|The Myth of the Phoenix|
Sometimes called Bennu by the Trolls, Phoenix is the Erathian name given to a mythological bird offered in sacrifice to Rama, God of the Sun in ancient Jadame. This bird was similar to an eagle, and possessed a resplendent golden and red plumage, that made it look like wrapped up in flames. In some versions, the Phoenix was also shown in flames rather than feathers. According to the Elves, the bird lived in Ironsand, near a cool well. It was a gentle creature that crushed nothing it alighted on and ate only pearl and incense. Every morning at dawn, the sun god would stop his chariot to listen to the bird sing a beautiful song while it bathed in the well.
The Phoenix could live for 500 years. When it felt it was
getting old, it would build its own mortuary pyre of aromatic wood,
cinnamon, spikenard, and myrrh in the sacred tree. Then the Sun
next reached its apex, the heat of its rays set the nest on fire and
the Phoenix was consumed until ashes, while it breathed out its last
breath amidst odours. On the third day, a little wyrm would spring
forth from the ashes and, with the heat of the Sun, was transformed
into a new Phoenix. When it had grown up, it embalmed the ashes
of its predecessor in an egg of myrrh and flew with it to the Temple
of the Sun, where the egg was deposited on the altar of the sun god.
To the Necromancers, the Phoenix symbolized immortality, resurrection and life after death. In Alvarian mythology, however, it offered another description. Under the name of Fang it's shown to us as a bird of shining colours, much like a pheasant. In remote times, the Fang frequented the gardens and palaces of righteous emperors. In Ravenshore, it was usually depicted as a heron with its long straight back and head adorned at the back with two erect feathers, but in Troll literature it was identified as a peacock or an eagle.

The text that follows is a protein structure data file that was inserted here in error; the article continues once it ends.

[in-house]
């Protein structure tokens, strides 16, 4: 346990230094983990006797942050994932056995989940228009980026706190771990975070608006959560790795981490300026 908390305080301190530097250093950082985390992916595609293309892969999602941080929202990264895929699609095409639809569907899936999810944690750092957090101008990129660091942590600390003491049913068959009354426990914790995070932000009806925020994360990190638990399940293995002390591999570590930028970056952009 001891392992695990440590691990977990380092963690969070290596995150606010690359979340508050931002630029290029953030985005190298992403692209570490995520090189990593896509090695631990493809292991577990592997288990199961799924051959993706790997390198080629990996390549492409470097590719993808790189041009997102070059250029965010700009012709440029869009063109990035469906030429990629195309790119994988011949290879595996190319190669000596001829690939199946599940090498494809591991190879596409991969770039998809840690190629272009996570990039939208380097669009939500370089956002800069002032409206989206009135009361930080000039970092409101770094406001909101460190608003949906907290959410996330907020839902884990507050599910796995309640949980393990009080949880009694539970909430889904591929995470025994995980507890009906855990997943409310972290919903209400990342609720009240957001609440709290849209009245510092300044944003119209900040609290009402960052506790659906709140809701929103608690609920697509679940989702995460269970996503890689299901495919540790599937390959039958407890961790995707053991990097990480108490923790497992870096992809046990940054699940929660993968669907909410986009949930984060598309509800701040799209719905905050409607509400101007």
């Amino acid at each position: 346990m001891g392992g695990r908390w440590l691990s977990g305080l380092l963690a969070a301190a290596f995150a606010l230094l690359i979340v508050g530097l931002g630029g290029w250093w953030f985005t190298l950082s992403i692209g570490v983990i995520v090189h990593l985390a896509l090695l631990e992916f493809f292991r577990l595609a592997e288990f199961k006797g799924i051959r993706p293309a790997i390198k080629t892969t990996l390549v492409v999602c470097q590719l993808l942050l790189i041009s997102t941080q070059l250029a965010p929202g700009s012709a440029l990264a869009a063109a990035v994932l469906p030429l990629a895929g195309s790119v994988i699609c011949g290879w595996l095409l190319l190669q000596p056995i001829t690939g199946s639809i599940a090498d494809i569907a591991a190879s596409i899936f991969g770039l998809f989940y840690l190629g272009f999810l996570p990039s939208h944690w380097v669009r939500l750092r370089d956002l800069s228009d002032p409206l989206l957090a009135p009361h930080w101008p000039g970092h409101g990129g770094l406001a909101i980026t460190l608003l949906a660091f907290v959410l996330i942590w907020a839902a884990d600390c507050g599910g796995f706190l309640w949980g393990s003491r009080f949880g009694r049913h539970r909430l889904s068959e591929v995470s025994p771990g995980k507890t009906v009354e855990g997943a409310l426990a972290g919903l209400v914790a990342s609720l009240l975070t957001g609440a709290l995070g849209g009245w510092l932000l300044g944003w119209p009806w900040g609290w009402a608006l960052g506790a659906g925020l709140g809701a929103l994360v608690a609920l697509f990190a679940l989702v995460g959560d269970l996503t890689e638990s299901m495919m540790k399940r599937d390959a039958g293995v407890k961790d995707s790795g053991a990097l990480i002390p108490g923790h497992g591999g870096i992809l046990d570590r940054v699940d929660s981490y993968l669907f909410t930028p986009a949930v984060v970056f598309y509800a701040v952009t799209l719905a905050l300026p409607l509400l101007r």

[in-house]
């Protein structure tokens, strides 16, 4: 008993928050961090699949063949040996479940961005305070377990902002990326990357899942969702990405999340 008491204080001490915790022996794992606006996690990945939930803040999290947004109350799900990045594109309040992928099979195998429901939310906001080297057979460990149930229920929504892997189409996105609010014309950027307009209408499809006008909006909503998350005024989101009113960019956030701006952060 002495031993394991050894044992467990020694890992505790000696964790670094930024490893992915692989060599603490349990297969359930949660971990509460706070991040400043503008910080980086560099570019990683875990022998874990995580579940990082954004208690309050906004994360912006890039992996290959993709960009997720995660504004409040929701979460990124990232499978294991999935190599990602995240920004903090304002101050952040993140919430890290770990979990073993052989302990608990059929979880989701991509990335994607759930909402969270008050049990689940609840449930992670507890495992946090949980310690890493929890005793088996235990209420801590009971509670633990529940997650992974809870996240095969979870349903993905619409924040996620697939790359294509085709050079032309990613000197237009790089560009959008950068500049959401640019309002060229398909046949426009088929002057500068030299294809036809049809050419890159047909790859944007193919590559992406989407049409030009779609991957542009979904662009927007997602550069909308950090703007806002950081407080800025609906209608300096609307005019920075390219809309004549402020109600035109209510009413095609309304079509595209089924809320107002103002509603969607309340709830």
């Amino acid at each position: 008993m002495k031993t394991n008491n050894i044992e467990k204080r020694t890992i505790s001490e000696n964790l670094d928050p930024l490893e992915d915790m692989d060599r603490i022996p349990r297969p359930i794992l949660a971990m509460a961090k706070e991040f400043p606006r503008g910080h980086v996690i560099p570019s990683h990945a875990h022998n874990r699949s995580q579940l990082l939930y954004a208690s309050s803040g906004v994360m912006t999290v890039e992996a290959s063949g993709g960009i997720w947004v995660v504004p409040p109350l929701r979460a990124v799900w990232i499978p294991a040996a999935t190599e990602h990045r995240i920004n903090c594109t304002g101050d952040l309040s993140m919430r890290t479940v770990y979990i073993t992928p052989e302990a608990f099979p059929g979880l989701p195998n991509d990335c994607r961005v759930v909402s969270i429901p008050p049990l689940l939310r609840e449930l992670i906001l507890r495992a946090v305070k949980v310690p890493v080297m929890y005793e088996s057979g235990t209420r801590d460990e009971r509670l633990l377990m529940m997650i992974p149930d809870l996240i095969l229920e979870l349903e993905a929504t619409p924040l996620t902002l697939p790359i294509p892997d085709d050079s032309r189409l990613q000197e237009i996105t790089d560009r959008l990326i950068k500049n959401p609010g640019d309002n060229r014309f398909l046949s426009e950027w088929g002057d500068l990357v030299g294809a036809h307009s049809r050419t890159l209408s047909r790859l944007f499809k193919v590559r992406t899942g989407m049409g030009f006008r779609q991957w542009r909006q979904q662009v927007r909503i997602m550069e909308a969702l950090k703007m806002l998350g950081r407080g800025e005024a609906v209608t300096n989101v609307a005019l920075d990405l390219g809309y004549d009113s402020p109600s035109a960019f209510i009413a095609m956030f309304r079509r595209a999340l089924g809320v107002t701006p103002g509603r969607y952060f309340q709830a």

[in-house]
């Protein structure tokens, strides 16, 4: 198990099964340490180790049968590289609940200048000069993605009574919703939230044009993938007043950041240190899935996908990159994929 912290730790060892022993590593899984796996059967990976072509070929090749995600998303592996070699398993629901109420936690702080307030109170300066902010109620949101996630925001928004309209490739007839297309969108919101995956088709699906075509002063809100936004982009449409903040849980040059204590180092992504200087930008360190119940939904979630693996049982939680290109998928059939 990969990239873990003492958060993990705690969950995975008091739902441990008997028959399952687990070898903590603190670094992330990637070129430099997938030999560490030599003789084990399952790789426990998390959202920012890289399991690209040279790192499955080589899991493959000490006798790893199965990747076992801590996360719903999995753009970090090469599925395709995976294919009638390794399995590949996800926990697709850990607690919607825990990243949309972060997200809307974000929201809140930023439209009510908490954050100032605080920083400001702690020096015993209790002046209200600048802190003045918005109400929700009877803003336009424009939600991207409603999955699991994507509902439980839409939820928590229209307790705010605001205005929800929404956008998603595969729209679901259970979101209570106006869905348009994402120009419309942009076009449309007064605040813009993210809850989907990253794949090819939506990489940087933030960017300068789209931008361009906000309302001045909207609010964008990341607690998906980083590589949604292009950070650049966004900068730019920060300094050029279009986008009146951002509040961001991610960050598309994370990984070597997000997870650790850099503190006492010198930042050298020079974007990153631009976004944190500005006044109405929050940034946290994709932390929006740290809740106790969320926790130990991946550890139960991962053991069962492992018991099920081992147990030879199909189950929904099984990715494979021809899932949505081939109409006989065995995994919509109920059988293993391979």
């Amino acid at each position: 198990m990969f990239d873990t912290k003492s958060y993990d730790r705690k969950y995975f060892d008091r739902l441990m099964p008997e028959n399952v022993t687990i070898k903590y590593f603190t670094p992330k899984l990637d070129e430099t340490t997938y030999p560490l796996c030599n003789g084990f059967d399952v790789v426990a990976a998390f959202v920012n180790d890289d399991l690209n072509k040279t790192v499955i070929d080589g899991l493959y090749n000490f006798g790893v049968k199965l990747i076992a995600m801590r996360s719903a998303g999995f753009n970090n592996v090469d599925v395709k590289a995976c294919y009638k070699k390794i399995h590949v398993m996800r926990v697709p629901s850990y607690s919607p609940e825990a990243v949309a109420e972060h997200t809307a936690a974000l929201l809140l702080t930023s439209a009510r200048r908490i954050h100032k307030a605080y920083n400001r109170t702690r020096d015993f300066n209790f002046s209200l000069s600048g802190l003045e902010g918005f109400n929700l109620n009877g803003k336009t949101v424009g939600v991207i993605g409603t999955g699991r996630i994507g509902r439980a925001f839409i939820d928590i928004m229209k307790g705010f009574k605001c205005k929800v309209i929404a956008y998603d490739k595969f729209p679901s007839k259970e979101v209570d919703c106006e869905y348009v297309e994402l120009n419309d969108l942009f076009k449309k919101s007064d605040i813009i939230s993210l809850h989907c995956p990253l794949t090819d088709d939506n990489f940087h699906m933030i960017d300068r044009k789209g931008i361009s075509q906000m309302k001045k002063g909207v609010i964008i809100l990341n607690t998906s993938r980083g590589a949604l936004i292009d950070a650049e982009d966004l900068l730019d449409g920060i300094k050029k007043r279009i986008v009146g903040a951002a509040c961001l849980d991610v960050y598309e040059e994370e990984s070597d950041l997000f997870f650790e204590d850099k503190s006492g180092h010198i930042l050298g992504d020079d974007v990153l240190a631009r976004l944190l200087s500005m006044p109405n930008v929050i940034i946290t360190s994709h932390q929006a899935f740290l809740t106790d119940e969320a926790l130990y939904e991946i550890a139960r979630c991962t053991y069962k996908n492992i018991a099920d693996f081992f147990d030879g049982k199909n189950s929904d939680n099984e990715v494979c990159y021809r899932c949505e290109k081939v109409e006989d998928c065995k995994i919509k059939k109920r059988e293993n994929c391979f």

"I am Bennu, the soul of Rama, and the guide of the gods in the Turrell; let it be so done unto me that I may enter like a hawk, and that I may come forth like Bennu, the Morning Star."
"There is a bird that lays no eggs and has no young. It was here
when the world began and is still living today, in a hidden, faraway
desert spot. It is the phoenix, the bird of fire.
Almost five hundred years passed. The Phoenix was still alive, but
it had grown old. It was often tired, and it had lost much of its
strength. It couldn't soar so high in the sky, nor fly as fast or as
far as when it was young. "I don't want to live like this," thought the
Phoenix. "I want to be young and strong."
When at last the bird came to the place that had once been its home,
it landed on a tall palm tree growing near a circle of stones. Right at
the top of the tree, the Phoenix built a nest with the cinnamon bark
and lined it with the fragrant leaves. Then the Phoenix flew off and
collected some sharp-scented gum called myrrh, which it had seen
oozing out of a nearby tree. The Phoenix made an egg from the myrrh
and carried the egg back to the nest.
Suddenly there was a flash of light, flames leapt out of the nest,
and the Phoenix became a big round blaze of fire. After a while the
flames died down. The tree was not burnt, nor was the nest. But the
Phoenix was gone. In the nest was a heap of silver-grey ash. The ash
began to tremble and slowly heave itself upward. From under the ash
there rose up a young Phoenix. It was small and looked sort of
crumpled, but it stretched its neck and lifted its wings and flapped
them. Moment by moment it grew, until it was the same size as the old
Phoenix. It looked around, found the egg made of myrrh, and hollowed
it out. Then it placed the ashes inside and finally closed up the egg.
"Now," said the Phoenix, "I must fly on alone." And while the other birds watched, it flew off toward the faraway desert. The Phoenix lives there still. But every five hundred years, when it begins to feel weak and old, it flies west to the same circle of stones. There it builds a fragrant nest on top of a palm tree, and there the sun once again burns it to ashes. But each time, the Phoenix rises up from those ashes, fresh and new and young again."